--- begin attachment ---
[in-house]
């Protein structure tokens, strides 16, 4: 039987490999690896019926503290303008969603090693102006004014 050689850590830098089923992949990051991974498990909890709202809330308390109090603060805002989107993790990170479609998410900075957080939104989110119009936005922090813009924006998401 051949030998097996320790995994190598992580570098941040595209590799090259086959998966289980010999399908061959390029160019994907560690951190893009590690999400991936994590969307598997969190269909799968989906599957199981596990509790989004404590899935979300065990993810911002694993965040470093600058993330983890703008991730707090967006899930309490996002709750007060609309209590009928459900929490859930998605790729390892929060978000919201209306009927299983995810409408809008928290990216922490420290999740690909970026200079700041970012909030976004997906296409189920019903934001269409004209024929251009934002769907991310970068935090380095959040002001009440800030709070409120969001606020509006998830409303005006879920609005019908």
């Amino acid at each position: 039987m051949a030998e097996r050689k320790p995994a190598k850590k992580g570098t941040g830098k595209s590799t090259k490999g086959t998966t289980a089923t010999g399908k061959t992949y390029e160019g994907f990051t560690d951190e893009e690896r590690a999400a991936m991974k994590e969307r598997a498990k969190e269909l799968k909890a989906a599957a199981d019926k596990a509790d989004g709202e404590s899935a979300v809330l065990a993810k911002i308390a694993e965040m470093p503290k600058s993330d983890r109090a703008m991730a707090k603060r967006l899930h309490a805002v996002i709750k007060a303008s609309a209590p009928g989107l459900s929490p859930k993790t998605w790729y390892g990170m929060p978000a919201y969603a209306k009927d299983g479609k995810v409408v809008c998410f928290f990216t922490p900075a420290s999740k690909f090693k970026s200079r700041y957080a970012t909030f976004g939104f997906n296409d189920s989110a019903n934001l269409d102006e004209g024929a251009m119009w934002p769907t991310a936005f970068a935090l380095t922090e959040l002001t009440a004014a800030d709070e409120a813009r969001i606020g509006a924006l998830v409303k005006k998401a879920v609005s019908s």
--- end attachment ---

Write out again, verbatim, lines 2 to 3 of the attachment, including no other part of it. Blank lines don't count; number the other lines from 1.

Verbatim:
């Protein structure tokens, strides 16, 4: 039987490999690896019926503290303008969603090693102006004014 050689850590830098089923992949990051991974498990909890709202809330308390109090603060805002989107993790990170479609998410900075957080939104989110119009936005922090813009924006998401 051949030998097996320790995994190598992580570098941040595209590799090259086959998966289980010999399908061959390029160019994907560690951190893009590690999400991936994590969307598997969190269909799968989906599957199981596990509790989004404590899935979300065990993810911002694993965040470093600058993330983890703008991730707090967006899930309490996002709750007060609309209590009928459900929490859930998605790729390892929060978000919201209306009927299983995810409408809008928290990216922490420290999740690909970026200079700041970012909030976004997906296409189920019903934001269409004209024929251009934002769907991310970068935090380095959040002001009440800030709070409120969001606020509006998830409303005006879920609005019908």
């Amino acid at each position: 039987m051949a030998e097996r050689k320790p995994a190598k850590k992580g570098t941040g830098k595209s590799t090259k490999g086959t998966t289980a089923t010999g399908k061959t992949y390029e160019g994907f990051t560690d951190e893009e690896r590690a999400a991936m991974k994590e969307r598997a498990k969190e269909l799968k909890a989906a599957a199981d019926k596990a509790d989004g709202e404590s899935a979300v809330l065990a993810k911002i308390a694993e965040m470093p503290k600058s993330d983890r109090a703008m991730a707090k603060r967006l899930h309490a805002v996002i709750k007060a303008s609309a209590p009928g989107l459900s929490p859930k993790t998605w790729y390892g990170m929060p978000a919201y969603a209306k009927d299983g479609k995810v409408v809008c998410f928290f990216t922490p900075a420290s999740k690909f090693k970026s200079r700041y957080a970012t909030f976004g939104f997906n296409d189920s989110a019903n934001l269409d102006e004209g024929a251009m119009w934002p769907t991310a936005f970068a935090l380095t922090e959040l002001t009440a004014a800030d709070e409120a813009r969001i606020g509006a924006l998830v409303k005006k998401a879920v609005s019908s």